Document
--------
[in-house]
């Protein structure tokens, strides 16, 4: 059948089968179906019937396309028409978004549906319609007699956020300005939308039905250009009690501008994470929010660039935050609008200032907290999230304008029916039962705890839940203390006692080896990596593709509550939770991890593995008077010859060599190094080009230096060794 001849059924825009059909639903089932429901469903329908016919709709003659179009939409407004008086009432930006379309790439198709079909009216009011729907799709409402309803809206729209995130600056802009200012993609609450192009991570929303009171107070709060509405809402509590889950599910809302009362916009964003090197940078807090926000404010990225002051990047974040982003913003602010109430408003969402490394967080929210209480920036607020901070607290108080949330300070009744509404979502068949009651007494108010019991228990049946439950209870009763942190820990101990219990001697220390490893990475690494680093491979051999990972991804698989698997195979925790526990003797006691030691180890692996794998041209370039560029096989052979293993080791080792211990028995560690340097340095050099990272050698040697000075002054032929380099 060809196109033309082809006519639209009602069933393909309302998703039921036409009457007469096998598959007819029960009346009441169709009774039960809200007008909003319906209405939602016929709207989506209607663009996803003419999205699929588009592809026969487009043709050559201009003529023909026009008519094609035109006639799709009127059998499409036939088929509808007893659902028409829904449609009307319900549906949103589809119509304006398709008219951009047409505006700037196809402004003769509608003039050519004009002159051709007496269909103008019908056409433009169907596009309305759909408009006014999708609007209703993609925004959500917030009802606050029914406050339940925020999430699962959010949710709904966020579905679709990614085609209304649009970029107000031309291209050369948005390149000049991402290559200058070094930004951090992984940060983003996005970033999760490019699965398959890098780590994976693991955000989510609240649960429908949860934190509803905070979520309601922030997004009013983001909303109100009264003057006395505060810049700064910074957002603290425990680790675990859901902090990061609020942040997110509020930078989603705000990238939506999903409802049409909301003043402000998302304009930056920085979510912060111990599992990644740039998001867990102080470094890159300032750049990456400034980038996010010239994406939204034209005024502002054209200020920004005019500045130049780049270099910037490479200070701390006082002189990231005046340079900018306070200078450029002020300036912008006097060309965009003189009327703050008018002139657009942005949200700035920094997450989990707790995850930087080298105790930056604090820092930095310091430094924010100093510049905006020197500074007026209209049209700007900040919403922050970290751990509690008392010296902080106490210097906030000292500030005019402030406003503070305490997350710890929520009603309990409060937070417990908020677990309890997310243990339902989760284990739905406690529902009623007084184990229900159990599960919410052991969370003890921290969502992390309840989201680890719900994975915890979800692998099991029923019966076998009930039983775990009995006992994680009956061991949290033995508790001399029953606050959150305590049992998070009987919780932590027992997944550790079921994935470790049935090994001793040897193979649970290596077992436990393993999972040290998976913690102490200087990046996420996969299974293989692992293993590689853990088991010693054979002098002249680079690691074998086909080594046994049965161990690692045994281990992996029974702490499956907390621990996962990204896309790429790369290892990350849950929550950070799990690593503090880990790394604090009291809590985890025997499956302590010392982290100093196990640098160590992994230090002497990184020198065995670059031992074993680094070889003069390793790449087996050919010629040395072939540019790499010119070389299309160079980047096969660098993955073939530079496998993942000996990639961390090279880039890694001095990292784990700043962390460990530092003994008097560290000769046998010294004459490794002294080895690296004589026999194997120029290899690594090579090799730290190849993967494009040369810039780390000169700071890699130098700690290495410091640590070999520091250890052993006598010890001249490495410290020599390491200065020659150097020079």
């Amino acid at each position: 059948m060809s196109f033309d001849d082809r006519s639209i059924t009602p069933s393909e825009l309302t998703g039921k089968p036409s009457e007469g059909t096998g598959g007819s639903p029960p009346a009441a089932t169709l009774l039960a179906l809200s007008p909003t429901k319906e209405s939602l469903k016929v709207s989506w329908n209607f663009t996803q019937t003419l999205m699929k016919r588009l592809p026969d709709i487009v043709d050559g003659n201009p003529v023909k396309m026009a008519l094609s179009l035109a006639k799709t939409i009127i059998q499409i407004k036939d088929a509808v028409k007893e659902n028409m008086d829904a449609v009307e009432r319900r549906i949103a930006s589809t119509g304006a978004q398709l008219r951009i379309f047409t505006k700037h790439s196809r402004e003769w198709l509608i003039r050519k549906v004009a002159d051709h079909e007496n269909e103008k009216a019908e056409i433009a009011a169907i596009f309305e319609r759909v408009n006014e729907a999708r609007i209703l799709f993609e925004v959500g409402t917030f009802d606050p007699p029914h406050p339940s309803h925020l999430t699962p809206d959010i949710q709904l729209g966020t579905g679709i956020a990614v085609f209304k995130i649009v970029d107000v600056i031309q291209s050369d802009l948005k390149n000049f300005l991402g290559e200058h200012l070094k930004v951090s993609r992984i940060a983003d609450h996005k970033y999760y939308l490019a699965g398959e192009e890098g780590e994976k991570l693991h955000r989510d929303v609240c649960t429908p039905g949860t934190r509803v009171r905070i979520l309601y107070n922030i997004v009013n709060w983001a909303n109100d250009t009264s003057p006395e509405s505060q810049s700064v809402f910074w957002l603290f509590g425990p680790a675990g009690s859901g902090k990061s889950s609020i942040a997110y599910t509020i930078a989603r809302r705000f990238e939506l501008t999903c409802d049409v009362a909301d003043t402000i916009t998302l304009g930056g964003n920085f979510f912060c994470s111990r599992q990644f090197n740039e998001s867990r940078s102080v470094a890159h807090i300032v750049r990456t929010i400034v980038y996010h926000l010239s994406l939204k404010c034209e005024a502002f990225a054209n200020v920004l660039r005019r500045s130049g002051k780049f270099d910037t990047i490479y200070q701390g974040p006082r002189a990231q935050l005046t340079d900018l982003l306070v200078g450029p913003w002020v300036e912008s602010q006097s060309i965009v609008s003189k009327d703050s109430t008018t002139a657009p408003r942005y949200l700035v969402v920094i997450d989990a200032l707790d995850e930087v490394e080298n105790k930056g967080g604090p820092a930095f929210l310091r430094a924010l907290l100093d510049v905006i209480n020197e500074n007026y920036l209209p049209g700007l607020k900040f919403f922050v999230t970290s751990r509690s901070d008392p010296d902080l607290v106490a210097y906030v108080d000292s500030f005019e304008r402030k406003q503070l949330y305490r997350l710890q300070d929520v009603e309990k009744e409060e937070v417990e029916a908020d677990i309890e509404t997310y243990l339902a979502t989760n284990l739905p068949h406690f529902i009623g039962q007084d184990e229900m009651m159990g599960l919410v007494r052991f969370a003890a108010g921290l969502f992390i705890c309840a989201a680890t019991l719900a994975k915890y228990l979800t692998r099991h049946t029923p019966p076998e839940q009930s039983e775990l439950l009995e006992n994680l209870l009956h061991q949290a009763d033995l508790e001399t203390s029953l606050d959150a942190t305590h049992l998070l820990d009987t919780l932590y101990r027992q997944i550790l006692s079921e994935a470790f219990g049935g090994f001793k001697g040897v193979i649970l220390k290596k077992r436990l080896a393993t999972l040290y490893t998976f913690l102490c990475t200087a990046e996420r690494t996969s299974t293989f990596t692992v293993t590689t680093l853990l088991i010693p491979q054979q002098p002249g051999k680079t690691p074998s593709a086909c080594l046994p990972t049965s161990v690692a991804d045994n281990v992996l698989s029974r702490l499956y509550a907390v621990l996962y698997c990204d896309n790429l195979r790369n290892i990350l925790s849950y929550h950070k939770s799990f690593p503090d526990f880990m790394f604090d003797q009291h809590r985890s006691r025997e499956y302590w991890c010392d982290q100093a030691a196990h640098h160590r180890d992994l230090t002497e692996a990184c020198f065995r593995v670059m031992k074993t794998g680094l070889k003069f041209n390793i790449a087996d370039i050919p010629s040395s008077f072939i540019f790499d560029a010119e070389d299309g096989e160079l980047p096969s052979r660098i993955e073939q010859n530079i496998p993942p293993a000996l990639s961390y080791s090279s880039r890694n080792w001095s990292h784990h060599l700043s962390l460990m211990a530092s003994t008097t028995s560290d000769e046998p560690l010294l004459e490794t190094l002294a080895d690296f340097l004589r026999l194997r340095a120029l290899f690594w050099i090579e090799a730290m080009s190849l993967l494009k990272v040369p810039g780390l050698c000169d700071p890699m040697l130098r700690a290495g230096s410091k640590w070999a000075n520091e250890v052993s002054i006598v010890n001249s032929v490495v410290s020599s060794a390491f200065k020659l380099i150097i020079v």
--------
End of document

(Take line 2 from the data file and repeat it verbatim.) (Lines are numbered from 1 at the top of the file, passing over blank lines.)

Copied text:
């Protein structure tokens, strides 16, 4: 059948089968179906019937396309028409978004549906319609007699956020300005939308039905250009009690501008994470929010660039935050609008200032907290999230304008029916039962705890839940203390006692080896990596593709509550939770991890593995008077010859060599190094080009230096060794 001849059924825009059909639903089932429901469903329908016919709709003659179009939409407004008086009432930006379309790439198709079909009216009011729907799709409402309803809206729209995130600056802009200012993609609450192009991570929303009171107070709060509405809402509590889950599910809302009362916009964003090197940078807090926000404010990225002051990047974040982003913003602010109430408003969402490394967080929210209480920036607020901070607290108080949330300070009744509404979502068949009651007494108010019991228990049946439950209870009763942190820990101990219990001697220390490893990475690494680093491979051999990972991804698989698997195979925790526990003797006691030691180890692996794998041209370039560029096989052979293993080791080792211990028995560690340097340095050099990272050698040697000075002054032929380099 060809196109033309082809006519639209009602069933393909309302998703039921036409009457007469096998598959007819029960009346009441169709009774039960809200007008909003319906209405939602016929709207989506209607663009996803003419999205699929588009592809026969487009043709050559201009003529023909026009008519094609035109006639799709009127059998499409036939088929509808007893659902028409829904449609009307319900549906949103589809119509304006398709008219951009047409505006700037196809402004003769509608003039050519004009002159051709007496269909103008019908056409433009169907596009309305759909408009006014999708609007209703993609925004959500917030009802606050029914406050339940925020999430699962959010949710709904966020579905679709990614085609209304649009970029107000031309291209050369948005390149000049991402290559200058070094930004951090992984940060983003996005970033999760490019699965398959890098780590994976693991955000989510609240649960429908949860934190509803905070979520309601922030997004009013983001909303109100009264003057006395505060810049700064910074957002603290425990680790675990859901902090990061609020942040997110509020930078989603705000990238939506999903409802049409909301003043402000998302304009930056920085979510912060111990599992990644740039998001867990102080470094890159300032750049990456400034980038996010010239994406939204034209005024502002054209200020920004005019500045130049780049270099910037490479200070701390006082002189990231005046340079900018306070200078450029002020300036912008006097060309965009003189009327703050008018002139657009942005949200700035920094997450989990707790995850930087080298105790930056604090820092930095310091430094924010100093510049905006020197500074007026209209049209700007900040919403922050970290751990509690008392010296902080106490210097906030000292500030005019402030406003503070305490997350710890929520009603309990409060937070417990908020677990309890997310243990339902989760284990739905406690529902009623007084184990229900159990599960919410052991969370003890921290969502992390309840989201680890719900994975915890979800692998099991029923019966076998009930039983775990009995006992994680009956061991949290033995508790001399029953606050959150305590049992998070009987919780932590027992997944550790079921994935470790049935090994001793040897193979649970290596077992436990393993999972040290998976913690102490200087990046996420996969299974293989692992293993590689853990088991010693054979002098002249680079690691074998086909080594046994049965161990690692045994281990992996029974702490499956907390621990996962990204896309790429790369290892990350849950929550950070799990690593503090880990790394604090009291809590985890025997499956302590010392982290100093196990640098160590992994230090002497990184020198065995670059031992074993680094070889003069390793790449087996050919010629040395072939540019790499010119070389299309160079980047096969660098993955073939530079496998993942000996990639961390090279880039890694001095990292784990700043962390460990530092003994008097560290000769046998010294004459490794002294080895690296004589026999194997120029290899690594090579090799730290190849993967494009040369810039780390000169700071890699130098700690290495410091640590070999520091250890052993006598010890001249490495410290020599390491200065020659150097020079």